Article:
Disgraced Chinese leader Bo Xilai has launched a spirited defense at his corruption trial, fiercely denying bribery charges. China law expert Margaret Lewis examines how this may impact the outcome of the proceedings.
Bo has mounted an unexpectedly feisty defense, denying he took $3.5 million USD in bribes from two businessmen and cross-examining one of them with a lawyer's precision. The former Communist party secretary of Chongqing, China's largest city, even compared one of the prosecution's witnesses, businessman Tang Xiaolin, to a "mad dog" who appeared to have "sold his soul." The 64-year-old Bo is charged with bribery, embezzlement, and abuse of power.
In an unusual step authorities have also taken the trial online, with the Jinan Intermediate People's Court periodically providing Internet updates and details on testimony, photos and even an audio clip from a key witness. Followers of the postings on the social media website Sina Weibo are said to have jumped from 70,000 to more than 300,000 in one day. In a DW interview China law expert Margaret Lewis explains, however, that the "message" from the courtroom is still being controlled by the government.
DW: Some experts consider this to be one of China's most political trials in decades, arguing that the outcome of the legal proceedings may already have been decided. What impact could Bo's robust defense of have on the outcome of the trial?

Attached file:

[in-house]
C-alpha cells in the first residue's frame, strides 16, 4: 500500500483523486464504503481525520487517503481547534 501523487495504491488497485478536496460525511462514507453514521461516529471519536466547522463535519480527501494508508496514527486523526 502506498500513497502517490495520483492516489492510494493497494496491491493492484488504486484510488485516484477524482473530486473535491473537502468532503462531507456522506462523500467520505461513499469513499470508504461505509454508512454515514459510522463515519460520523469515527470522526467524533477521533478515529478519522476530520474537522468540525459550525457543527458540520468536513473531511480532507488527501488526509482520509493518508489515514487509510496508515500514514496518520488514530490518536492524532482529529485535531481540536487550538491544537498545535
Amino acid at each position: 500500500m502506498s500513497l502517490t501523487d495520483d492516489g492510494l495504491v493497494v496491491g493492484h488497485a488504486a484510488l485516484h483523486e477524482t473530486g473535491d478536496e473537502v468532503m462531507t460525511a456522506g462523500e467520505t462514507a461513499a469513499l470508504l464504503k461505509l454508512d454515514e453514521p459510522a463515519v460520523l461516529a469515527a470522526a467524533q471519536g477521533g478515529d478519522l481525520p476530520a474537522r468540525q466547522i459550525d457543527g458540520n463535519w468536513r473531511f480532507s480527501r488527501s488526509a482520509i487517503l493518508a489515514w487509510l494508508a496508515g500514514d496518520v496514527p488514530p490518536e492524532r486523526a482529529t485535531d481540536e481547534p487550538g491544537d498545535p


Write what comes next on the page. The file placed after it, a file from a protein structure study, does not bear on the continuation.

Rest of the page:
Margaret Lewis: The most immediate impact of Bo's defense is that the trial is lasting longer than initially projected. The proceedings were expected to take only a day or two, if Bo had not contested at least some of the charges. Instead, the trial is heading into its third day.
The lively defense of the former Politburo member also means that more information is being aired in court than if he had simply admitted to the charges. In short, the trial is looking more like what an adversarial criminal trial is expected to look like.
There is a general policy in China of "leniency for those who confess, severity for those who resist." It is difficult to say whether Bo's passionate defense will lead to greater severity or, in contrast, the party might allow for a somewhat lighter sentence so that the public feels that the defense was meaningful. Regardless, it is clear that the judges sitting in the courtroom are not going to decide the sentence: the leadership will no doubt have a direct say in the outcome.
How is the current trial different from other high-profile corruption cases in China?
Bo has always been known to be charismatic politician and, having been completely out of public view for over a year, the trial is his chance to at least partially air his side of the story. However, I doubt his spirited defense caught the Chinese leadership totally off guard. What is interesting is the level of transparency in letting the public see that Bo is vigorously contesting the charges. It is very uncommon to see witnesses appear in court, but Bo had the opportunity to cross-examine a key prosecution witness, the businessman Xu Ming.
The newly revised Criminal Procedure Law places greater evidence on live testimony as compared with the more common approach in China of using written statements. I remain skeptical whether the information gained by the cross-examination will change the outcome of the case, but I think it is wonderful that the Chinese people are seeing assertive questioning of witnesses.